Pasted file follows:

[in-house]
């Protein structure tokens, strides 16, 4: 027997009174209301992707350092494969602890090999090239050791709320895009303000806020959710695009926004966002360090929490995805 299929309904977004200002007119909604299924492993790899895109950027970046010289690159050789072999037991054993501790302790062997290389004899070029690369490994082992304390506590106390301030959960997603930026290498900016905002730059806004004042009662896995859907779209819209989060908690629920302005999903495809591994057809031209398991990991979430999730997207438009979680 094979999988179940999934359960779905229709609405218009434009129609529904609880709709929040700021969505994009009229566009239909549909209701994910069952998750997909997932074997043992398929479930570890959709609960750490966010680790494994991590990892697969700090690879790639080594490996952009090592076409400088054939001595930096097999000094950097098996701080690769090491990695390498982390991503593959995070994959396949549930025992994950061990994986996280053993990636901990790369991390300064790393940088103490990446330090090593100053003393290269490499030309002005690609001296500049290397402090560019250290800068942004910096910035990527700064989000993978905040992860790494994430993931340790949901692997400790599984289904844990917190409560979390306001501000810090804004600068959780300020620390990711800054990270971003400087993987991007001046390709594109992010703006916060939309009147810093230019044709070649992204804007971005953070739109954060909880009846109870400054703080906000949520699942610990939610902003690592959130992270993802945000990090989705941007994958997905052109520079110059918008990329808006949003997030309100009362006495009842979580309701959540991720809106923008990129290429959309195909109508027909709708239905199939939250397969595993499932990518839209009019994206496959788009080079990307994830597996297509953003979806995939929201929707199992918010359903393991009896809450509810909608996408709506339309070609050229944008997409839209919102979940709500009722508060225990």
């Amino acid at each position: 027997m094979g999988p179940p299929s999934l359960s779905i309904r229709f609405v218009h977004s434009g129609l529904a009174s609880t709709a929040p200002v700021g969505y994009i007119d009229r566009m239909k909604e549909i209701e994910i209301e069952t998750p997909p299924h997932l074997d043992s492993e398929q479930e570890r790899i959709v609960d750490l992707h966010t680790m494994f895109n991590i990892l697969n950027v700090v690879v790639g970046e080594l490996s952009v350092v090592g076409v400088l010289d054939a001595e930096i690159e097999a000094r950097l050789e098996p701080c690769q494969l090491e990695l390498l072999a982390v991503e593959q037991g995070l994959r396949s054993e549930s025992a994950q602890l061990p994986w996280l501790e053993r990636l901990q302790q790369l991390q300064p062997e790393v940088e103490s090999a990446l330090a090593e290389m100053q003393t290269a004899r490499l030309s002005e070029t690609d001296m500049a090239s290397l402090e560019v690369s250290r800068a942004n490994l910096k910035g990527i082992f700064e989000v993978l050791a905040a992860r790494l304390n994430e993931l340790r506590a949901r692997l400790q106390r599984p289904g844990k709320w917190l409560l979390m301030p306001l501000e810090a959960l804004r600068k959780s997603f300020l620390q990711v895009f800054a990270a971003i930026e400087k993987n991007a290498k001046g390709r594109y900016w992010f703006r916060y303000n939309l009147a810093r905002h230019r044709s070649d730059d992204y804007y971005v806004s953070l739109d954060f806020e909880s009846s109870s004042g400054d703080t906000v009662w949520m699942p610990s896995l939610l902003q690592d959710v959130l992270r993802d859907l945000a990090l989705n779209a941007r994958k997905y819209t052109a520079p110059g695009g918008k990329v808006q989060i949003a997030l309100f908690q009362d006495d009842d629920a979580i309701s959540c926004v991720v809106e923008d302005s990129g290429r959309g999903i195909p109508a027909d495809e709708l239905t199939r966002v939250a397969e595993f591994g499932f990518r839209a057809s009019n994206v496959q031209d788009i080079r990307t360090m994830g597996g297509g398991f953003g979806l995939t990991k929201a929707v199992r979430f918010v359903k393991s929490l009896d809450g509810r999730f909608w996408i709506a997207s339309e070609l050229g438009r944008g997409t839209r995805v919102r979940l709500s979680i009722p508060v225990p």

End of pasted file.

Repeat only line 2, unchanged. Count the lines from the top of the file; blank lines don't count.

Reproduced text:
């Protein structure tokens, strides 16, 4: 027997009174209301992707350092494969602890090999090239050791709320895009303000806020959710695009926004966002360090929490995805 299929309904977004200002007119909604299924492993790899895109950027970046010289690159050789072999037991054993501790302790062997290389004899070029690369490994082992304390506590106390301030959960997603930026290498900016905002730059806004004042009662896995859907779209819209989060908690629920302005999903495809591994057809031209398991990991979430999730997207438009979680 094979999988179940999934359960779905229709609405218009434009129609529904609880709709929040700021969505994009009229566009239909549909209701994910069952998750997909997932074997043992398929479930570890959709609960750490966010680790494994991590990892697969700090690879790639080594490996952009090592076409400088054939001595930096097999000094950097098996701080690769090491990695390498982390991503593959995070994959396949549930025992994950061990994986996280053993990636901990790369991390300064790393940088103490990446330090090593100053003393290269490499030309002005690609001296500049290397402090560019250290800068942004910096910035990527700064989000993978905040992860790494994430993931340790949901692997400790599984289904844990917190409560979390306001501000810090804004600068959780300020620390990711800054990270971003400087993987991007001046390709594109992010703006916060939309009147810093230019044709070649992204804007971005953070739109954060909880009846109870400054703080906000949520699942610990939610902003690592959130992270993802945000990090989705941007994958997905052109520079110059918008990329808006949003997030309100009362006495009842979580309701959540991720809106923008990129290429959309195909109508027909709708239905199939939250397969595993499932990518839209009019994206496959788009080079990307994830597996297509953003979806995939929201929707199992918010359903393991009896809450509810909608996408709506339309070609050229944008997409839209919102979940709500009722508060225990």